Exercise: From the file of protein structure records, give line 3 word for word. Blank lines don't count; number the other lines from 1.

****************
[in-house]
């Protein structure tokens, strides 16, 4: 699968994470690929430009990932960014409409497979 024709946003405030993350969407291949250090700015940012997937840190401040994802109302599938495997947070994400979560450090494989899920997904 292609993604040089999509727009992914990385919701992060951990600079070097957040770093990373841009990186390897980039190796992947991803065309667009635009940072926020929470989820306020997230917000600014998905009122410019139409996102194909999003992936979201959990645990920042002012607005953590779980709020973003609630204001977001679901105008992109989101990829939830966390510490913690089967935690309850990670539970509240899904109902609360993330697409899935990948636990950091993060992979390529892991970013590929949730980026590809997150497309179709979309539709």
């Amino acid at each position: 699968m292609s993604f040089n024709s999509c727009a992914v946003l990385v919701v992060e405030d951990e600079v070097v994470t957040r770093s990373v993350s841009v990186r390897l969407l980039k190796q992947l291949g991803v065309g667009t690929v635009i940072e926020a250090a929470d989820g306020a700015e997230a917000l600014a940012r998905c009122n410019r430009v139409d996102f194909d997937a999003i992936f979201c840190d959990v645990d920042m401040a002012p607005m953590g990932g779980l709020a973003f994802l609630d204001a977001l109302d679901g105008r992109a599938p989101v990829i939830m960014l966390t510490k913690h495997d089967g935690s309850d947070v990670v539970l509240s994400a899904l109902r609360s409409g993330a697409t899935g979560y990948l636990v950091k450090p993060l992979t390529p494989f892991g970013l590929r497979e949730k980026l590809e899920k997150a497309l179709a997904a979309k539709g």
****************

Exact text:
């Amino acid at each position: 699968m292609s993604f040089n024709s999509c727009a992914v946003l990385v919701v992060e405030d951990e600079v070097v994470t957040r770093s990373v993350s841009v990186r390897l969407l980039k190796q992947l291949g991803v065309g667009t690929v635009i940072e926020a250090a929470d989820g306020a700015e997230a917000l600014a940012r998905c009122n410019r430009v139409d996102f194909d997937a999003i992936f979201c840190d959990v645990d920042m401040a002012p607005m953590g990932g779980l709020a973003f994802l609630d204001a977001l109302d679901g105008r992109a599938p989101v990829i939830m960014l966390t510490k913690h495997d089967g935690s309850d947070v990670v539970l509240s994400a899904l109902r609360s409409g993330a697409t899935g979560y990948l636990v950091k450090p993060l992979t390529p494989f892991g970013l590929r497979e949730k980026l590809e899920k997150a497309l179709a997904a979309k539709g």